My blog entry for May 23, 2006, set forth the text of an e-mail sent to me by Wall Street Journal Columnist Jonathan Clements. In the e-mail, Clements defended Bill Sholar’s FIRECalc retirement planning tool from my criticisms of it, while acknowledging that FIRECalc “may not be the last word in safe withdrawal rates.” Set forth below is my response to Clements’ e-mail:
Thanks for your response.
I agree that the conventional methodology studies have served to lower expectations and that that is a good thing. Bernstein described the Trinity study (the grandfather of conventional methodology studies) as “breakthrough research.” I agree with that assessment.
The fact that there has been one breakthrough in the safe withdrawal rate field does not rule out further breakthroughs. I hope you will take at least a quick look at Russell’s site. He has done some amazing work.
If it would help you to look at summaries of major findings, please let me know the sorts of questions in which you have the greatest interest. I can’t do the statistical work that Russell does. But I am writing a book on his findings. So I very familiar with his work and its implications.
You hint at one of the most important findings with your reference to TIPS. Given the valuations that apply to stocks today, a strategy of shifting a good bit of one’s portfolio to TIPS until such time as valuations return to moderate levels is highly appealing, given what the historical data says about the long-term returns likely to be provided by stocks from today’s valuation levels.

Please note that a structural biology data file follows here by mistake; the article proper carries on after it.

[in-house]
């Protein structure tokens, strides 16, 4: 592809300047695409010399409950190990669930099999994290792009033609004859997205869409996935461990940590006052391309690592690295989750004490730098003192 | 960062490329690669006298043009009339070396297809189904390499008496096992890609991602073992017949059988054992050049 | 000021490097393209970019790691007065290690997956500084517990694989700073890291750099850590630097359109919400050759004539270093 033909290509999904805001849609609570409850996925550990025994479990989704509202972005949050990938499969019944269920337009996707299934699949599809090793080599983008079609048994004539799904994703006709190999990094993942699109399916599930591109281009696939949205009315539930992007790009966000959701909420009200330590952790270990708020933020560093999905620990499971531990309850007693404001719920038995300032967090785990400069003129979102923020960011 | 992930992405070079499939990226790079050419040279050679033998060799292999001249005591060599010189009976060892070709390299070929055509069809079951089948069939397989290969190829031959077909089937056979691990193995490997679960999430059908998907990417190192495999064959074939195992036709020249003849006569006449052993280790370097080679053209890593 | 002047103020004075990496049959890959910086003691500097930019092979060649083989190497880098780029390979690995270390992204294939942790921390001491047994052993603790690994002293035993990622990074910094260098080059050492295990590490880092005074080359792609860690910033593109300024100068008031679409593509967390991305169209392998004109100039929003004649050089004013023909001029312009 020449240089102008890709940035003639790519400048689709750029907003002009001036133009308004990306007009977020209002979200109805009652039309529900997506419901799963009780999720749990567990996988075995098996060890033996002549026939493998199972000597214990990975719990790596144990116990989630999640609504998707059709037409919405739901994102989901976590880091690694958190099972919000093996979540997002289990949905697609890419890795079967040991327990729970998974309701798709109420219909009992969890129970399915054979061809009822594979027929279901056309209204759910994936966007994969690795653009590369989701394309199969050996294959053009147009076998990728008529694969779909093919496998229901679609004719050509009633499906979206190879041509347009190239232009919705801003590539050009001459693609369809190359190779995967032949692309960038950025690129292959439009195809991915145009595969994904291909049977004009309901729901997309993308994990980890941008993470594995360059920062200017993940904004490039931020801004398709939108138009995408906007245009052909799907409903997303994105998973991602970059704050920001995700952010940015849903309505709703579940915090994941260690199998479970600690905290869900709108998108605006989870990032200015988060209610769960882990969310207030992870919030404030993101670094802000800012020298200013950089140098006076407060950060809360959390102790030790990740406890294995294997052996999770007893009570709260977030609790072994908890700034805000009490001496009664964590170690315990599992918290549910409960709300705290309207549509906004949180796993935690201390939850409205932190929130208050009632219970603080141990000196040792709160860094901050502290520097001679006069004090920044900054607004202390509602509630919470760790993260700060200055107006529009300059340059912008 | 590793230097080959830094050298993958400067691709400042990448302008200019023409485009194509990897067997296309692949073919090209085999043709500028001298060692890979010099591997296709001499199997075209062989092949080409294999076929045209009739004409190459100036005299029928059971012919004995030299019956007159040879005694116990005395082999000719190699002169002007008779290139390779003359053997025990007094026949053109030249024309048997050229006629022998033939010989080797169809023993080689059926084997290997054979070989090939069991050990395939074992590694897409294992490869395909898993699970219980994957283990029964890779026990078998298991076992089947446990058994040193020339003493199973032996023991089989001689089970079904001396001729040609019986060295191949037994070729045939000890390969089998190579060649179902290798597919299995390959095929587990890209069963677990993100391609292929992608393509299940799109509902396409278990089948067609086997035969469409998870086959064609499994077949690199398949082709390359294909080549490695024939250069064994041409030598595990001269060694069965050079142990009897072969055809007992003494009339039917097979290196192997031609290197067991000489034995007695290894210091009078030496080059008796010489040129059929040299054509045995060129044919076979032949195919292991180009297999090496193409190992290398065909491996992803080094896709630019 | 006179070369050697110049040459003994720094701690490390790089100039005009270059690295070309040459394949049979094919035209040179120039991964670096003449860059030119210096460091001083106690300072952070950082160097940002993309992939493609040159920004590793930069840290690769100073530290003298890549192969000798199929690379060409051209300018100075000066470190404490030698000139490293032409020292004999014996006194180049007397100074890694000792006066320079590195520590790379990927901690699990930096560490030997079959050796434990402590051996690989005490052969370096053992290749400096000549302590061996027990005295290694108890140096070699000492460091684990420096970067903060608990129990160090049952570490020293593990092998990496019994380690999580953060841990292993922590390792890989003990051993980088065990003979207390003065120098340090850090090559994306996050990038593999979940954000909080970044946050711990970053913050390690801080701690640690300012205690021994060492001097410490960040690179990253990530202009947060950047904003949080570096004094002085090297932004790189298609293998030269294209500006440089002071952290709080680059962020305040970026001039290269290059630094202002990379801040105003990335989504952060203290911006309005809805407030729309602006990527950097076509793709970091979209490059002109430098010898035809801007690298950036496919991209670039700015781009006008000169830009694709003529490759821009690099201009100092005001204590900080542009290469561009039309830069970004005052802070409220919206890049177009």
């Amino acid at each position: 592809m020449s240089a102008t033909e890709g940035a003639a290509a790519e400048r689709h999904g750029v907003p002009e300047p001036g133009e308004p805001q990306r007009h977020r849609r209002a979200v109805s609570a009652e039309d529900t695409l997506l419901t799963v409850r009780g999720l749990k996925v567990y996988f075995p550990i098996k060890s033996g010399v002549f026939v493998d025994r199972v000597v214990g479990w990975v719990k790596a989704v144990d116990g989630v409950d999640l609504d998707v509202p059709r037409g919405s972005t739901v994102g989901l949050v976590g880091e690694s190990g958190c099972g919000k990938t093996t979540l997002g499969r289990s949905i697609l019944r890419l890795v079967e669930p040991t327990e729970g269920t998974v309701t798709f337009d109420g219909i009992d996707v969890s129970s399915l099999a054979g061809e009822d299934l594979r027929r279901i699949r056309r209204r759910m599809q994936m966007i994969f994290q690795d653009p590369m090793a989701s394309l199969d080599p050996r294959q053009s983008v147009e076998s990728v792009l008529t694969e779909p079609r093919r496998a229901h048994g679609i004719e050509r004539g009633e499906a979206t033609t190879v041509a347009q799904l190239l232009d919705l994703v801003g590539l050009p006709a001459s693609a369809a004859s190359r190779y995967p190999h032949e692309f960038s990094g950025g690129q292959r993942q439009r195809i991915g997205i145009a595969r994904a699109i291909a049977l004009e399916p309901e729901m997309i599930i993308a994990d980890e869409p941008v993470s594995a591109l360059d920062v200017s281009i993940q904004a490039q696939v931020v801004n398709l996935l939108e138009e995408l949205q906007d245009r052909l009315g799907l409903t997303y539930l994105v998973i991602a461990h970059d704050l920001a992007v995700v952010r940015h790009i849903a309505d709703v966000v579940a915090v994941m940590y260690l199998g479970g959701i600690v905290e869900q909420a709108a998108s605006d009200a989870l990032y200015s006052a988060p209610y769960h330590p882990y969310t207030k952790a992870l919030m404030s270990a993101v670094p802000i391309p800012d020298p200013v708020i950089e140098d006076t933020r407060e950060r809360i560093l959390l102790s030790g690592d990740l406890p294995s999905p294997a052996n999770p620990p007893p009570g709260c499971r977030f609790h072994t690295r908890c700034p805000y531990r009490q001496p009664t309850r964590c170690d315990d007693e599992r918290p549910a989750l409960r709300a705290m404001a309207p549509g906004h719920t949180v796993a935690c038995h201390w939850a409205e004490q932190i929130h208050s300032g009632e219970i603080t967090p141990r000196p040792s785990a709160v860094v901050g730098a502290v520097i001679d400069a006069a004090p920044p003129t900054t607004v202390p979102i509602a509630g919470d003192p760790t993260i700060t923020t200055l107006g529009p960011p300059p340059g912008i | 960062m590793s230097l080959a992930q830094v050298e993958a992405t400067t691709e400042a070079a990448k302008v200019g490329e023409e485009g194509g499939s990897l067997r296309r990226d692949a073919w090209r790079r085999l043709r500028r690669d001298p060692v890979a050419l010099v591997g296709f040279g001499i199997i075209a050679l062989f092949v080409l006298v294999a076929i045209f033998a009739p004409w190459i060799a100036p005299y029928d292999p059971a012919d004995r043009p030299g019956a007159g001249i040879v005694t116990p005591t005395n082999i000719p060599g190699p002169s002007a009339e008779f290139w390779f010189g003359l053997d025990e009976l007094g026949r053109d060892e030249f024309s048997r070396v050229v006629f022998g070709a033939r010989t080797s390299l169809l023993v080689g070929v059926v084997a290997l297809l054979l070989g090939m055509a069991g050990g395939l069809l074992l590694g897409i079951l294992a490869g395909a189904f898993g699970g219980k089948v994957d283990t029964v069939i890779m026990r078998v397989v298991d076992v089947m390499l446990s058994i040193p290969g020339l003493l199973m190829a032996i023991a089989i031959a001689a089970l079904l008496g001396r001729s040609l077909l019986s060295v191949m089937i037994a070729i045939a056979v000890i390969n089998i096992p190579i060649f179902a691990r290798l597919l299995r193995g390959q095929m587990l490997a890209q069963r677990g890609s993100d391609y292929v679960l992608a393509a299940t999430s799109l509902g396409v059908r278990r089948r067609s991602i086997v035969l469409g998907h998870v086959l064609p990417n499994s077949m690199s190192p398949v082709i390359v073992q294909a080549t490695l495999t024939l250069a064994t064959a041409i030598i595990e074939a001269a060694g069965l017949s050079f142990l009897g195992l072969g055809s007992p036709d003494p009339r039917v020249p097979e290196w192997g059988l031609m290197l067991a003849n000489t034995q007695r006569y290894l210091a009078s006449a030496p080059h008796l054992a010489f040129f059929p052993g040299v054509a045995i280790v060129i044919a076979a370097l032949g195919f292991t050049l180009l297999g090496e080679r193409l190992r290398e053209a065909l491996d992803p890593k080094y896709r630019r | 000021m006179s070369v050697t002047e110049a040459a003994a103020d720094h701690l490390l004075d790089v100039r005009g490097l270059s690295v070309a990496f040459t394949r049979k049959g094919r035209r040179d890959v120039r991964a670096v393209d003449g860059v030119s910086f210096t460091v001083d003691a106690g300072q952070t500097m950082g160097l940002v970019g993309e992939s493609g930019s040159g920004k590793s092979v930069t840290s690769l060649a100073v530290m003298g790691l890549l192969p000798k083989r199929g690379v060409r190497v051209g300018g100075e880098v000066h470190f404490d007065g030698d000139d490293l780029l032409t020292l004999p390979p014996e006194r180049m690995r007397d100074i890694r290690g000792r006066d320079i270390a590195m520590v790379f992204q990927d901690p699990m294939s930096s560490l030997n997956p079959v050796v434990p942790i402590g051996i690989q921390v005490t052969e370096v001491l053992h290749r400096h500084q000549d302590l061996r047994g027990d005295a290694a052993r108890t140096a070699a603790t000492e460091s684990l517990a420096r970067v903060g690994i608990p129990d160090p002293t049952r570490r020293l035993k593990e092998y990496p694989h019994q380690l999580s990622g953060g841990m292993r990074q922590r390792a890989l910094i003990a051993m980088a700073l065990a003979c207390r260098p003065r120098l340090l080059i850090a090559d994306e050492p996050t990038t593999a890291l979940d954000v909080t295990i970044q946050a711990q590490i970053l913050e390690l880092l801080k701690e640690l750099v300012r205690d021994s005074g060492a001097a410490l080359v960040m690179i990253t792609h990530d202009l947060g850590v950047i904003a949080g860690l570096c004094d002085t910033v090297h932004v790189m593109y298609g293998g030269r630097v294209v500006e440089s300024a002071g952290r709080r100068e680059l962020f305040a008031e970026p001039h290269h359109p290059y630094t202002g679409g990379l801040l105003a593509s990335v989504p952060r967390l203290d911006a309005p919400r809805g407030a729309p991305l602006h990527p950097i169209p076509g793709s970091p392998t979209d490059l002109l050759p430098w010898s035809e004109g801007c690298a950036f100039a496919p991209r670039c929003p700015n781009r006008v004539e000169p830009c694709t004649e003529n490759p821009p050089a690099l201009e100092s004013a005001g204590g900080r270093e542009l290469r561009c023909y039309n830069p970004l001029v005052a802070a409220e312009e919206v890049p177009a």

Please let me know if it is okay with you to quote your response to my e-mail in my blog. The question of the analytical validity of FIRECalc is a matter of considerable controversy at the Financial Freedom Community boards. So I set forth the text of my e-mail to you in my blog entry for today. I would like to set forth the text of your response as well (in part in fairness to Sholar and his supporters since to some extent you are defending the FIRECalc tool from my criticisms of it), but I of course will not do so unless you give me permission to do so.
Russell and I are in the process of constructing a calculator that uses the historical stock-return data to generate “predictions” of the range of stock returns we will likely see over 10-year, 20-year and 30-year time-periods and to assign rough probabilities to various points on the spectrum of possibilities. I have hopes that the calculator will be up at my site within three or four weeks. I will send you an e-mail letting you know when it is available. It is the work we did together on safe withdrawal rates that led to our study of the effect of valuations on long-term stock returns, which is of course an issue of even more far-reaching import.